Some regions of the United States appeared to have higher rates of colorectal cancers and deaths than others. These rates were lowest in the West and highest in Appalachia and parts of the South and the Midwest, the data showed. The incidence of colorectal cancer ranged from 27 cases per 100,000 people in Utah to 46.5 per 100,000 in Mississippi. Colorectal cancer death rates ranged from about 10 per 100,000 people in Connecticut to 17.6 per 100,000 in Mississippi.
There were some significant racial disparities, as well. The researchers found that colorectal cancer cases and deaths were highest in the American Indian/Alaska Native and Black communities. Among men specifically, the data showed that colorectal cancer death rates were 46% higher in American Indian/Alaska Native men and 44% higher in Black men compared with White men.
The report also says that more left-sided tumors have been diagnosed, meaning an increasing percentage of tumors are happening closer to the rectum. The proportion of colorectal cancers in that location has steadily climbed from 27% in 1995 to 31% in 2019.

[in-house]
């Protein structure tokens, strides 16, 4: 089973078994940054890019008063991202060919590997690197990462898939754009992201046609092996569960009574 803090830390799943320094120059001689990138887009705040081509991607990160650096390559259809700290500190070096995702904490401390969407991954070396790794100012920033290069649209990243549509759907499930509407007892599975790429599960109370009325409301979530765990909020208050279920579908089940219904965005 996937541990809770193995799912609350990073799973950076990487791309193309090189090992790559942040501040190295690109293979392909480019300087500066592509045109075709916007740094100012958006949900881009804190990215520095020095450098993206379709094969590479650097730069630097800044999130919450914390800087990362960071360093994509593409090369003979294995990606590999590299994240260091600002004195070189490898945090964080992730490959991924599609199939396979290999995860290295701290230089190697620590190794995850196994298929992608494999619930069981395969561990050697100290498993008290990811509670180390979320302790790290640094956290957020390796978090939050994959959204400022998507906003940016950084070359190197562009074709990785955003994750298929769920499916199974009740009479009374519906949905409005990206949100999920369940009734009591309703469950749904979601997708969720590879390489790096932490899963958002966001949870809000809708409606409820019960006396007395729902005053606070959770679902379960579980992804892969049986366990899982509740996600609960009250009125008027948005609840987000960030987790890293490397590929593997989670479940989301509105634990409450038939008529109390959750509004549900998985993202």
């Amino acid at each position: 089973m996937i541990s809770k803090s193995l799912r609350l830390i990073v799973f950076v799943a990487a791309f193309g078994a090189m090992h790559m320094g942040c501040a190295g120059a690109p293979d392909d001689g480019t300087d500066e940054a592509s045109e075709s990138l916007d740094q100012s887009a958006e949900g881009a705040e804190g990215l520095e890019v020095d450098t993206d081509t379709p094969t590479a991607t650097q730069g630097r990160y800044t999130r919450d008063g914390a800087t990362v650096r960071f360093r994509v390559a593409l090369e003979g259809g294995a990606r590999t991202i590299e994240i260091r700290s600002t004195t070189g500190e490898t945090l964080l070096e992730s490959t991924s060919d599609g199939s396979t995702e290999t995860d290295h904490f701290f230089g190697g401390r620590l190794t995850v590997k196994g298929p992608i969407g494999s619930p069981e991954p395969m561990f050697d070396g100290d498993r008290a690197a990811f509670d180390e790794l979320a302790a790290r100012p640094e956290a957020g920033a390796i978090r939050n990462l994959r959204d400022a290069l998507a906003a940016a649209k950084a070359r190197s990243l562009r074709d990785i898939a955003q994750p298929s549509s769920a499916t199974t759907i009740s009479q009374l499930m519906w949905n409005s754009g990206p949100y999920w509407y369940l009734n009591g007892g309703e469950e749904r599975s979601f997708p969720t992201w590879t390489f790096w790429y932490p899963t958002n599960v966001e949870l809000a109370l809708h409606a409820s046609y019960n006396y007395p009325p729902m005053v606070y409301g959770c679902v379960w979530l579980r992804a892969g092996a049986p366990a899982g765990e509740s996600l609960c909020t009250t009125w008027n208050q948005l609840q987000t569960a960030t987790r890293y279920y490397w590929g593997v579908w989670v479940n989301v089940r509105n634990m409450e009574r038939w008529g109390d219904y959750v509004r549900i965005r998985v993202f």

“Historically, we’ve been worried more about the tumors on what we call the right side,” said NYU Langone’s Oberstein.
“But the incidence increasing, especially among young people, seems to be happening not only in those worse tumors but the ones that we think are not as bad,” he said, referring to left-sided tumors. “It’s raising questions about whether something is changing about the risks and the future people who are going to get colon cancer.”